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Kingswood raises $115 million of SPAC cash and its Wall Street profile by cutting in Larry Roth; but can they buy RIAs at the right price in a feverish market?

With the RIA rollup game go-big-or-go-home, making a royal alliance between British founders and Roth boosted the blank-check venture

Saturday, December 19, 2020 – 2:02 AM by Oisin Breen
Larry Roth: Our first acquisition will be a very large, well-established, branded firm.

Brooke's Note: Anything as easy-peasy, faddish and front-end rewarding to organizing management as SPACs can't help but make a journalist jumpy writing about their origins and grand plans. Kingswood has an extra layer of copycat in that it's a follow-on to Lefteris.  But unlike Lefteris, it was shy about doing an interview. [Not that there is any hard science I know of linking a company's success to it openness to media, though I believe I've observed that over the years.]  But to inspire belief, Kingswood has Larry Roth on board and the British firm has been in the US market for a while. It's just that there is so much competition for RIA acquisitions with public market cash now competing with private equity raises of the past decade. CI Financial did a $700 million bond offering, for example, as this $115-million SPAC was coming to life.

A British firm striving to make it on US soil just made two very apple pie moves with an eye on baking in some sweet profits.

Mark Casady
Mark Casady: [Roth] was my investment banker in my early days at LPL.

The firm, Kingswood Group, last month, through Kingswood Holdings and Kingswood US, launched Kingswood Acquisition Group as a special purpose acquisition company (SPAC). Its $115 million IPO closed Nov. 24, a success, albeit down from the initial $150 million target.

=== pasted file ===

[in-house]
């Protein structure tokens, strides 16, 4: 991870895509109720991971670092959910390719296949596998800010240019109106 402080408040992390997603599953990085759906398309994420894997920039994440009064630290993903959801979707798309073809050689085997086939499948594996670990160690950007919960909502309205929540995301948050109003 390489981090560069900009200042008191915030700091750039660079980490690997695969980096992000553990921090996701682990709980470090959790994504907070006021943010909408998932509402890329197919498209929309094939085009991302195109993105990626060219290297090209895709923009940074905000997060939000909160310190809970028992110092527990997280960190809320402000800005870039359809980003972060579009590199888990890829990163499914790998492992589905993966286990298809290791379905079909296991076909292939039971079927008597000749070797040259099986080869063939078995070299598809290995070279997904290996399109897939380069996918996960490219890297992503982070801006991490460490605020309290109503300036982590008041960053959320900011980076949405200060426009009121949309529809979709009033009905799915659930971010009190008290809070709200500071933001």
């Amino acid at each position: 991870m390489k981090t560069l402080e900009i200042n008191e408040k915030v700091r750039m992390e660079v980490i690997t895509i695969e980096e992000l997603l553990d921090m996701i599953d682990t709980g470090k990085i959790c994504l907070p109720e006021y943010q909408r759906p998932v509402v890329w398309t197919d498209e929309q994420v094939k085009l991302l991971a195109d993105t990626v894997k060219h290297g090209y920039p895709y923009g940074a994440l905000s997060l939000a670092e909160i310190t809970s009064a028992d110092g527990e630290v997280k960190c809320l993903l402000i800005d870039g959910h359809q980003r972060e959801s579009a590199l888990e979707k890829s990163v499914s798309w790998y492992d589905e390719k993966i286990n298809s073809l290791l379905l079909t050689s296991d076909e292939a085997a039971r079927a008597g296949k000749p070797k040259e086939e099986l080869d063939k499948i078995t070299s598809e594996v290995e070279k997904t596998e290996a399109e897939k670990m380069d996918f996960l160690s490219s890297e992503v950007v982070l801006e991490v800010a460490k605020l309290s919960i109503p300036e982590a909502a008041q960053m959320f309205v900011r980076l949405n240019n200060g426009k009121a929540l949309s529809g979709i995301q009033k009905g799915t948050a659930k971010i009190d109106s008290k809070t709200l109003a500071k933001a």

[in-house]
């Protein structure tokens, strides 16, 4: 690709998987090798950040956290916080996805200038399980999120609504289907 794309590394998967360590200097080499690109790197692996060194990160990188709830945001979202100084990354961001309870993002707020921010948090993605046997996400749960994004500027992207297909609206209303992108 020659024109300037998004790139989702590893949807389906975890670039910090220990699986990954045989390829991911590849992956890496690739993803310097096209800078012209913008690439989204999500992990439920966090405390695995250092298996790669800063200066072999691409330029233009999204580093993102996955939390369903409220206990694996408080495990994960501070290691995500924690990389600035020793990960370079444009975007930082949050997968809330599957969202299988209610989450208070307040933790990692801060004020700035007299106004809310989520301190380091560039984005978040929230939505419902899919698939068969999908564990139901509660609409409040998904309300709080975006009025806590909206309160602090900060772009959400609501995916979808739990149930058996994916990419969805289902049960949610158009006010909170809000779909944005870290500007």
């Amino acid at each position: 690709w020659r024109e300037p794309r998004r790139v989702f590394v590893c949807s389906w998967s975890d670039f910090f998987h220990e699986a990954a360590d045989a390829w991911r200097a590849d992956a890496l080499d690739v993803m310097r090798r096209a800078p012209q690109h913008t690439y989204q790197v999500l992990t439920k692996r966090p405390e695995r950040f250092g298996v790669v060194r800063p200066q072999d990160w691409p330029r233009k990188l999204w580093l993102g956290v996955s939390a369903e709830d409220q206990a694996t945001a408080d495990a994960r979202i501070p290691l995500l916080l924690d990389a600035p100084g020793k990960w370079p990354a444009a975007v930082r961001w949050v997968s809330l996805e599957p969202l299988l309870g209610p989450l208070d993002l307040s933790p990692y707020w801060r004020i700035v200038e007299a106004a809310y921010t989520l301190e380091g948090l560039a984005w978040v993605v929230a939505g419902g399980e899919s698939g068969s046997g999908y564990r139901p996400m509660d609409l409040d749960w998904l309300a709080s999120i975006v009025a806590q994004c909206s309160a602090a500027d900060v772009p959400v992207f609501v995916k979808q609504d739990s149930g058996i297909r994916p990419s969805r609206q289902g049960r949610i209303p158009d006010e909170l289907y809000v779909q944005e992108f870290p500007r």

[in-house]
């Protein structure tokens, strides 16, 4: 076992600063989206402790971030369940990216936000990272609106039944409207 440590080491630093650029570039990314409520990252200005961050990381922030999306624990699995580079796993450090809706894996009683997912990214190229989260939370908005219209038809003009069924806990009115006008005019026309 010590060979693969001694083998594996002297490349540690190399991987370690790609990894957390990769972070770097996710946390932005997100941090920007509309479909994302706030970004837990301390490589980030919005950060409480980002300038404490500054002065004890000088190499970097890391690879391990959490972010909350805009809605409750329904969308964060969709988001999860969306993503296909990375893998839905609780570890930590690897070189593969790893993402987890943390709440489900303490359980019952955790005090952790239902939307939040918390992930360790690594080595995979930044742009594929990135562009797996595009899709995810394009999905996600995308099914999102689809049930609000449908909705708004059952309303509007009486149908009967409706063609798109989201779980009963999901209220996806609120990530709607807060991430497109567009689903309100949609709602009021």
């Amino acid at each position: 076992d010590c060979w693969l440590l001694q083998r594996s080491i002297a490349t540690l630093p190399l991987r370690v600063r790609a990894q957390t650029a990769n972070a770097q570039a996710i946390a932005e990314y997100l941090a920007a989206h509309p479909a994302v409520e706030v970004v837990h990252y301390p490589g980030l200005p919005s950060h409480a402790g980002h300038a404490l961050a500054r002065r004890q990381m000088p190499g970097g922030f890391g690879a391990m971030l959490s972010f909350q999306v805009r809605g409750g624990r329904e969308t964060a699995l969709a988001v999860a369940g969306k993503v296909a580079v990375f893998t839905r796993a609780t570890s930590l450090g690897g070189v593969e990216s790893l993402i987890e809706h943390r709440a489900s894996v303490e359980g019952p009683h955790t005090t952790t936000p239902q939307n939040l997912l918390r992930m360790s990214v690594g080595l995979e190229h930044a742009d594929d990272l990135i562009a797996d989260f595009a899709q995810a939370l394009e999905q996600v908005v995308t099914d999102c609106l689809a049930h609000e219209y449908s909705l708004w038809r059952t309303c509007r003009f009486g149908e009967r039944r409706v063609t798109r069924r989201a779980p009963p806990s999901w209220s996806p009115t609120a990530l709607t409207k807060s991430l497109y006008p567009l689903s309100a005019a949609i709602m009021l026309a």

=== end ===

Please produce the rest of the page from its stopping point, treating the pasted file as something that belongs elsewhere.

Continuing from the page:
Kingswood Holdings has enlisted former Cetera CEO Larry Roth to lend it American credibility -- reprising his friendly rivalry with former LPL CEO Mark Casady. See: See: With fresh eyes or false expectations, Kingswood Holdings sets sights on US advisors.

Casady launched Boston-based special purpose acquisition company Lefteris with a $200 million initial public offering (IPO), Oct. 23.

The only thing separating them is their targets.

King's court

RIABiz reported last month that Cassady was looking to mint financial technology IPOs. See: Heads or tails he wins, but Mark Casady's upside for making his SPAC click is head-spinning because the IPOs will keep flying out the door

Matthew Tuttle
Matthew Tuttle: We're encouraged ... by the number of experienced ... managers that have raised capital via the SPAC route.

Roth is on the hunt for slices of coveted Goldilocks RIAs with big established cash flows but not so flush that their principals are not too complacent to make their new investors rich.

"We're looking for a firm with a management team that ... still has the fire in [its] belly," Roth told BusinessInsider.

The Kingswood Acquisition Corp. SPAC (KWAC-UN) is already in preliminary "pipeline" talks with at least 85 RIAs, according to WealthManagement.com.

Lefteris Chairman Casady says he's "certain" Roth will be "successful."

"[Roth's] very well connected in the RIA community, and I’m a big fan. He was my investment banker in my early days at LPL."

Besides Cetera, Roth headed Advisor Group, made up of IBDs, including Royal Alliance.

That said, Roth, a non-executive director at KWA, doesn't have a day-to-day job at the SPAC.

KWA is led by Gary Wilder, executive chairman and CEO of London-based Kingswood Group, and founder of Kingswood LLP, and Michael Nessim, CEO and president of Kingswood US.

Fizzling brand

Kingswood did not respond to repeated requests for comment. It then signaled its intent to provide background detail, but declined to do so.

But it has laid out bold plans before, without joining the ranks of larger roll-ups.

Meanwhile, newer entrants like CI Financial have snapped up $16 billion of RIA assets in less than 10 months. See: A hotshot Canadian CEO tears through the RIA market like the polar vortex.